Hormone Triggers in Women

Introduction to Women's Issues in Migraine

The link between migraine and female sex hormones is well established. In prepubertal children, the incidence of migraine is equal in boys and girls. However, with menarche and throughout childbearing years, the incidence of migraine in women becomes two or three times that of men. Migraine may be affected by menstrual cycles, pregnancy, oral contraceptives, menopause and hormone replacement therapy. There is an overall decline in the post menopausal period. 1

Migraine and the Menstrual Cycle

Among many other well recognized triggers, menstruation is a very definite trigger. Menstrually associated migraine (MAM) occurs in up to sixty percent of female migraineurs. True menstrual migraine occurs in fourteen percent with the headache occurring exclusively at the time of menses. The true definition of menstrual migraine is not widely accepted, although there is agreement that menstrual migraine can occur prior to the onset or during menstruation. Generally accepted criteria are not available. 1

Both riboflavin (400mg/day) and magnesium (360mg/day) have been used with some success and may be worth trying in women who prefer a nutraceutical treatment. - Dr. Rose Giammarco, M.D. FRCPC, McMaster University, Hamilton, Ontario Headache Clinic

Hormones and the contraceptive pill

It is important to mention that headaches are a common side effect of taking oral contraceptives and in that case usually improve over time. They can be affected by the dose and type of hormone in the pill. Some women find that their headaches and migraines improve when they start the pill. Other women notice that their headaches and migraine get worse. Studies suggest that headaches are less likely to occur with the lowest dose pills (20 micrograms of oestrogen) containing newer types of progestogens but this is not the same for everyone. It is important to find the pill that suits you best. 2

Migraine and Menopause

In women with migraine linked to their menstrual cycles there will likely be an improvement in their headaches in postmenopause. However, in the perimenopausal years there will likely be an exacerbation in their headaches before they improve. Once again, abrupt fluctuations in estrogen levels during the perimenopause are felt to be responsible for the change in headache pattern. With the more stable low estrogen following menopause, the tendency is that migraine may improve. 3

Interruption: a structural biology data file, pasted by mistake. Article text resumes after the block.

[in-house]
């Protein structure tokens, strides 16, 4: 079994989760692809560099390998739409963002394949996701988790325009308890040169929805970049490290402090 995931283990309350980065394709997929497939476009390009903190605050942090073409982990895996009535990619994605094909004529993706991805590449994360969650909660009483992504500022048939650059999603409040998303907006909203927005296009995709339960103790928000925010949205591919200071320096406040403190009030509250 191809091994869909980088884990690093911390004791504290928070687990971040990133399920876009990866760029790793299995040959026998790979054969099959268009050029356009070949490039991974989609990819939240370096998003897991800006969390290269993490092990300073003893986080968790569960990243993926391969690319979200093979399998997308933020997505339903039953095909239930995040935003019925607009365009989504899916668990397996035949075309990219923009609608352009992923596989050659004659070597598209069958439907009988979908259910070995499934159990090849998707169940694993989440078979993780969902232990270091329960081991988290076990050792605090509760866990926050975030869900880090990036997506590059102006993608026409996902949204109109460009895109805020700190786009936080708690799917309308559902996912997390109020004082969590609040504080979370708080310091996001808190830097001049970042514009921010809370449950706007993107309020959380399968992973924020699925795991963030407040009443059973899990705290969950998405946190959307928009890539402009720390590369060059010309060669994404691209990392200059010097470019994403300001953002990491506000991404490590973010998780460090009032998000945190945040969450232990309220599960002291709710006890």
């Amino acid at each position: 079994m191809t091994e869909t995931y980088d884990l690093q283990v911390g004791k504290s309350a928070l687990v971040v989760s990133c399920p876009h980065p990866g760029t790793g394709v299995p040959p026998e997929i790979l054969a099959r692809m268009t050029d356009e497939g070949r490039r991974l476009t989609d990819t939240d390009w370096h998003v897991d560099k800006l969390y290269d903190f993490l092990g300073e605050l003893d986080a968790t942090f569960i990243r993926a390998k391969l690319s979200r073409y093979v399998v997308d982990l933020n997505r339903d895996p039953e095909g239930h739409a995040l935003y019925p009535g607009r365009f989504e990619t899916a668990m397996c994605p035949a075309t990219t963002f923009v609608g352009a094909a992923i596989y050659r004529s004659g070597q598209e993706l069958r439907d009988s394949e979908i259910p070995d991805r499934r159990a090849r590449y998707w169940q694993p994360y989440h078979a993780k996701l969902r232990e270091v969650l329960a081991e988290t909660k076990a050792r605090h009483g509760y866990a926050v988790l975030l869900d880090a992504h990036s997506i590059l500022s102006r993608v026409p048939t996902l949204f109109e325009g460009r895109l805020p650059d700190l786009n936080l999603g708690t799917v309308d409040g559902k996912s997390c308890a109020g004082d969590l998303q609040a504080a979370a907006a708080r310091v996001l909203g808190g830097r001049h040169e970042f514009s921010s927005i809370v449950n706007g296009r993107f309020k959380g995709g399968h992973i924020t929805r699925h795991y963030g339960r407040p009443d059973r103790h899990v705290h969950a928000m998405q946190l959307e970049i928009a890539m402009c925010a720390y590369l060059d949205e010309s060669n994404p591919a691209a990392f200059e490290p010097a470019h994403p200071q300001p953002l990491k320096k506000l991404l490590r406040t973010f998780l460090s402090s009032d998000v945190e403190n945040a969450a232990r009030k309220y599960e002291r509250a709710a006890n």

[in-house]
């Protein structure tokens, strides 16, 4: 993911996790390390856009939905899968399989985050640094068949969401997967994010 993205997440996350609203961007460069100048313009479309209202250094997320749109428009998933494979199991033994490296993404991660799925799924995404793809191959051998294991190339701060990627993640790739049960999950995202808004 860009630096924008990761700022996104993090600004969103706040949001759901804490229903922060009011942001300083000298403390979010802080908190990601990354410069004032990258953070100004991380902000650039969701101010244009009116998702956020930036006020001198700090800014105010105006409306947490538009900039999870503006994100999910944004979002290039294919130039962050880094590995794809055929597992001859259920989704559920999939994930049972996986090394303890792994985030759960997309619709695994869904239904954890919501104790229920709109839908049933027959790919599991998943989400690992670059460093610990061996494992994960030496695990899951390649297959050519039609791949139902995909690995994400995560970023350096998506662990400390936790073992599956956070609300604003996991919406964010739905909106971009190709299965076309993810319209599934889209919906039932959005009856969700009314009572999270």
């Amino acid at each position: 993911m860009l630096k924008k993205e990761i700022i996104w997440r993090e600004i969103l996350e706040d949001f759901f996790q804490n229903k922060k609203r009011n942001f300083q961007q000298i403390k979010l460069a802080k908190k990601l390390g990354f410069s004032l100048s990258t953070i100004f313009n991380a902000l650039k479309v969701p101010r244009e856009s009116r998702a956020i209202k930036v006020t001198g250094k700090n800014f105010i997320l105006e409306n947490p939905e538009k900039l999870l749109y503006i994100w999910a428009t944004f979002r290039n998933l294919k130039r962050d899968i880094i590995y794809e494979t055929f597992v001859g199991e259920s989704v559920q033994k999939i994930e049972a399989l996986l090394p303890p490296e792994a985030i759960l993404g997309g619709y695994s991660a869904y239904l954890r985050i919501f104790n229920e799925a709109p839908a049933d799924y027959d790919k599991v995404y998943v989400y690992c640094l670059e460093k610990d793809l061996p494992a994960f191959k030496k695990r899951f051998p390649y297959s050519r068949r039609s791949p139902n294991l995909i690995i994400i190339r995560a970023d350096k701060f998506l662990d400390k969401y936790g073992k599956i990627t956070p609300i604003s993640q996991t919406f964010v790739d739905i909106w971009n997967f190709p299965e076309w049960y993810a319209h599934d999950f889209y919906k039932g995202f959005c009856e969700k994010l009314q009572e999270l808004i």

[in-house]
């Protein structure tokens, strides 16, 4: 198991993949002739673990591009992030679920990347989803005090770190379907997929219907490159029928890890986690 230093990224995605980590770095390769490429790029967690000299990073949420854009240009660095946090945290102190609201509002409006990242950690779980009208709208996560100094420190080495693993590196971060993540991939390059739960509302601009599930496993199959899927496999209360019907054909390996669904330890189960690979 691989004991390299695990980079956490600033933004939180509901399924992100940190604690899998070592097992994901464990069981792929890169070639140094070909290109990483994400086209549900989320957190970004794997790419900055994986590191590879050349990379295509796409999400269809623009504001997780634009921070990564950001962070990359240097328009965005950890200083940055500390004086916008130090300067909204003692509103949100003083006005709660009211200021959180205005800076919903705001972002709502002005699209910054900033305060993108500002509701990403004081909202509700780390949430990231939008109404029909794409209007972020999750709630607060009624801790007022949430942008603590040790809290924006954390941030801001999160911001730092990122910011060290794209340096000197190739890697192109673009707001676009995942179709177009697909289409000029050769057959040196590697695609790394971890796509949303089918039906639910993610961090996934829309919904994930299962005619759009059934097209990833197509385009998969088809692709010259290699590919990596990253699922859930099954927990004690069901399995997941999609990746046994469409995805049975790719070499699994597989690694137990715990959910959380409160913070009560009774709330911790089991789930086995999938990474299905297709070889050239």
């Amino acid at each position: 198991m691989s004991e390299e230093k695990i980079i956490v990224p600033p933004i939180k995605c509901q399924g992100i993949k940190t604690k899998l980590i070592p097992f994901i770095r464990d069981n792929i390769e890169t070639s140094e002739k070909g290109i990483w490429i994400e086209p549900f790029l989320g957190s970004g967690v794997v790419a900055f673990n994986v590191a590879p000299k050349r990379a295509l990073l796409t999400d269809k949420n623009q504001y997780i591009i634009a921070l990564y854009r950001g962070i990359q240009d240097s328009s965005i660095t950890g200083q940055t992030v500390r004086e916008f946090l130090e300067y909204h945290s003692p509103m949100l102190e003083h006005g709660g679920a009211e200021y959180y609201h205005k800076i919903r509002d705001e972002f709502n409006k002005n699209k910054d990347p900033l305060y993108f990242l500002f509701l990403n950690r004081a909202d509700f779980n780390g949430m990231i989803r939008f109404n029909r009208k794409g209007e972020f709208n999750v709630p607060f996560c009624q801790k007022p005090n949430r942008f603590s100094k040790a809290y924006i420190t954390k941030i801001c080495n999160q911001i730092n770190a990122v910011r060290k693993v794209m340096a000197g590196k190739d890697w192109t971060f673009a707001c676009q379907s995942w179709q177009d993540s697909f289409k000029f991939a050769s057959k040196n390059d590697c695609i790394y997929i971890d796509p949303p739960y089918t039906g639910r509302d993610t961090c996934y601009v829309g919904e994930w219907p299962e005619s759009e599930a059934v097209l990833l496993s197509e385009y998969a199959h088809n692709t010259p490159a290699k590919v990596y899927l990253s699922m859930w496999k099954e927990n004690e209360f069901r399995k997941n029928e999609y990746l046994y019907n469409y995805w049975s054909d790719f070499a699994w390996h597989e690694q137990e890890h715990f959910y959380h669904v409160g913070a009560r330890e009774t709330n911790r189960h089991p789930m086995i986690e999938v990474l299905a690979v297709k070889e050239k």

Migraine and Pregnancy

Migraine may be affected in a variety of ways by pregnancy. They may increase, diminish, or remain unchanged. Headaches may also appear for the first-time during pregnancy, usually during the first trimester, and typically subside in the second and third trimesters.

Often migraines began with menarche and are linked to menses and the sufferer may experience relief of headache during pregnancy. 4

Breast-feeding (not a trigger)

Many women with migraine are concerned about taking medications while breast-feeding, exposing the child or unborn fetus to medications. However, many medications can be safely taken during breast-feeding including acetaminophen (Tylenol), anti-inflammatory medications such as ibuprofen (Motrin) and naproxen (Aleve), and sumatriptan (Imitrex).

If you breast- feed your baby it is still best to avoid medication as much as possible because the baby will be taking whatever you take through the milk. The same drugs used in pregnancy can be taken whilst breast-feeding with the exception of aspirin. The aspirin which enters the breast milk could impair blood clotting in susceptible babies and so is best avoided.

If you need to take aspirin or other non-recommended medications such as the anti-sickness drug metoclopramide, whilst you are breast-feeding it is best to not breastfeed for 24 hours after the last dose. Ideally, keep some expressed milk in the freezer for such occasions; otherwise you will need to give formula milk. Although you may feel too unwell to do so, it is best to express milk at the usual feeding times but this will need to be thrown away. This can help ease discomfort as the breasts become engorged with milk and will help to prevent milk. 5

REFERENCES

  1. Lay, C Women's College Hospital for Headache, Toronto, Ontario
  2. The Migraine Trust, managing migraines, women's issues
  3. originally written by Dr. Christine Lay, reviewed by Dr. Rose Giammarco, Hamilton, Canada 1998
  4. Giammarco, R - Pregnancy and Headache
  5. McGregor, A breast-feeding and migraine, 1998

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